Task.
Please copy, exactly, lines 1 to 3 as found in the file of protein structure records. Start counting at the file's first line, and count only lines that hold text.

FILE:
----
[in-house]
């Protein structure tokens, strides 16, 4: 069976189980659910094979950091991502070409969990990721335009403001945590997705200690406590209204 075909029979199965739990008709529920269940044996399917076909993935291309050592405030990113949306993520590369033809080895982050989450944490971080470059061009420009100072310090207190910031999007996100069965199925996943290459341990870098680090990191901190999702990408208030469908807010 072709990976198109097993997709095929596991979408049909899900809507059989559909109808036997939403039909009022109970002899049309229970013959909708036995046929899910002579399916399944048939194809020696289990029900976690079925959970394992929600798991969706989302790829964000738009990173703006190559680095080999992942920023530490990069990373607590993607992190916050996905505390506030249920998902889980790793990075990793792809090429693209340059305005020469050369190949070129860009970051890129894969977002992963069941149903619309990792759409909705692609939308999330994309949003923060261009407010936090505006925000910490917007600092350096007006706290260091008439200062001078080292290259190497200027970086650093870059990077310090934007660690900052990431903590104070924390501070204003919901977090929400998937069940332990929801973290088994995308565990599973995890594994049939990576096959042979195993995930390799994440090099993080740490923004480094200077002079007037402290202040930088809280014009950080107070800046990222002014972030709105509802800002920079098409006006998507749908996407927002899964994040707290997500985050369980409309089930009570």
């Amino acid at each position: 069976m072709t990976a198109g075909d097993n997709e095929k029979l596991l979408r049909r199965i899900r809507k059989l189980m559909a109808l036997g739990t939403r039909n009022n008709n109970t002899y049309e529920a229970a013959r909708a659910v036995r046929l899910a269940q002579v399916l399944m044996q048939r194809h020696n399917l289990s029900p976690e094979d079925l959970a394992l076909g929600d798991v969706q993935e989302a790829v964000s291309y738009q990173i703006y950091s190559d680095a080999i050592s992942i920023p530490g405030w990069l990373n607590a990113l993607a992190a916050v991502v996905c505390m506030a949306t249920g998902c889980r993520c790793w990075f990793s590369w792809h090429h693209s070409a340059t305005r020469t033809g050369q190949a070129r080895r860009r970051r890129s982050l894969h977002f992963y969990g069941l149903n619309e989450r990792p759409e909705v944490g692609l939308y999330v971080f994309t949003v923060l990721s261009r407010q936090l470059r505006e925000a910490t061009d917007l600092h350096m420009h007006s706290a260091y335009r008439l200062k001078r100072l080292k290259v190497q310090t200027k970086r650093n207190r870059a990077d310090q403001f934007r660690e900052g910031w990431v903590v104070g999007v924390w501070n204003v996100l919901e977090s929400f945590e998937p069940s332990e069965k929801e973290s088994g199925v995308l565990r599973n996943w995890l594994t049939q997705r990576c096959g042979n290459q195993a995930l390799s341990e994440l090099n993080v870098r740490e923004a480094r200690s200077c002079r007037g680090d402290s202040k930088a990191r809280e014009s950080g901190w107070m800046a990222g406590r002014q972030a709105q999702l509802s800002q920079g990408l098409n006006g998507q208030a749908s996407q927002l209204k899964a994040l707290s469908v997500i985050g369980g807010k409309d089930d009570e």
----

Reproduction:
[in-house]
């Protein structure tokens, strides 16, 4: 069976189980659910094979950091991502070409969990990721335009403001945590997705200690406590209204 075909029979199965739990008709529920269940044996399917076909993935291309050592405030990113949306993520590369033809080895982050989450944490971080470059061009420009100072310090207190910031999007996100069965199925996943290459341990870098680090990191901190999702990408208030469908807010 072709990976198109097993997709095929596991979408049909899900809507059989559909109808036997939403039909009022109970002899049309229970013959909708036995046929899910002579399916399944048939194809020696289990029900976690079925959970394992929600798991969706989302790829964000738009990173703006190559680095080999992942920023530490990069990373607590993607992190916050996905505390506030249920998902889980790793990075990793792809090429693209340059305005020469050369190949070129860009970051890129894969977002992963069941149903619309990792759409909705692609939308999330994309949003923060261009407010936090505006925000910490917007600092350096007006706290260091008439200062001078080292290259190497200027970086650093870059990077310090934007660690900052990431903590104070924390501070204003919901977090929400998937069940332990929801973290088994995308565990599973995890594994049939990576096959042979195993995930390799994440090099993080740490923004480094200077002079007037402290202040930088809280014009950080107070800046990222002014972030709105509802800002920079098409006006998507749908996407927002899964994040707290997500985050369980409309089930009570």
């Amino acid at each position: 069976m072709t990976a198109g075909d097993n997709e095929k029979l596991l979408r049909r199965i899900r809507k059989l189980m559909a109808l036997g739990t939403r039909n009022n008709n109970t002899y049309e529920a229970a013959r909708a659910v036995r046929l899910a269940q002579v399916l399944m044996q048939r194809h020696n399917l289990s029900p976690e094979d079925l959970a394992l076909g929600d798991v969706q993935e989302a790829v964000s291309y738009q990173i703006y950091s190559d680095a080999i050592s992942i920023p530490g405030w990069l990373n607590a990113l993607a992190a916050v991502v996905c505390m506030a949306t249920g998902c889980r993520c790793w990075f990793s590369w792809h090429h693209s070409a340059t305005r020469t033809g050369q190949a070129r080895r860009r970051r890129s982050l894969h977002f992963y969990g069941l149903n619309e989450r990792p759409e909705v944490g692609l939308y999330v971080f994309t949003v923060l990721s261009r407010q936090l470059r505006e925000a910490t061009d917007l600092h350096m420009h007006s706290a260091y335009r008439l200062k001078r100072l080292k290259v190497q310090t200027k970086r650093n207190r870059a990077d310090q403001f934007r660690e900052g910031w990431v903590v104070g999007v924390w501070n204003v996100l919901e977090s929400f945590e998937p069940s332990e069965k929801e973290s088994g199925v995308l565990r599973n996943w995890l594994t049939q997705r990576c096959g042979n290459q195993a995930l390799s341990e994440l090099n993080v870098r740490e923004a480094r200690s200077c002079r007037g680090d402290s202040k930088a990191r809280e014009s950080g901190w107070m800046a990222g406590r002014q972030a709105q999702l509802s800002q920079g990408l098409n006006g998507q208030a749908s996407q927002l209204k899964a994040l707290s469908v997500i985050g369980g807010k409309d089930d009570e």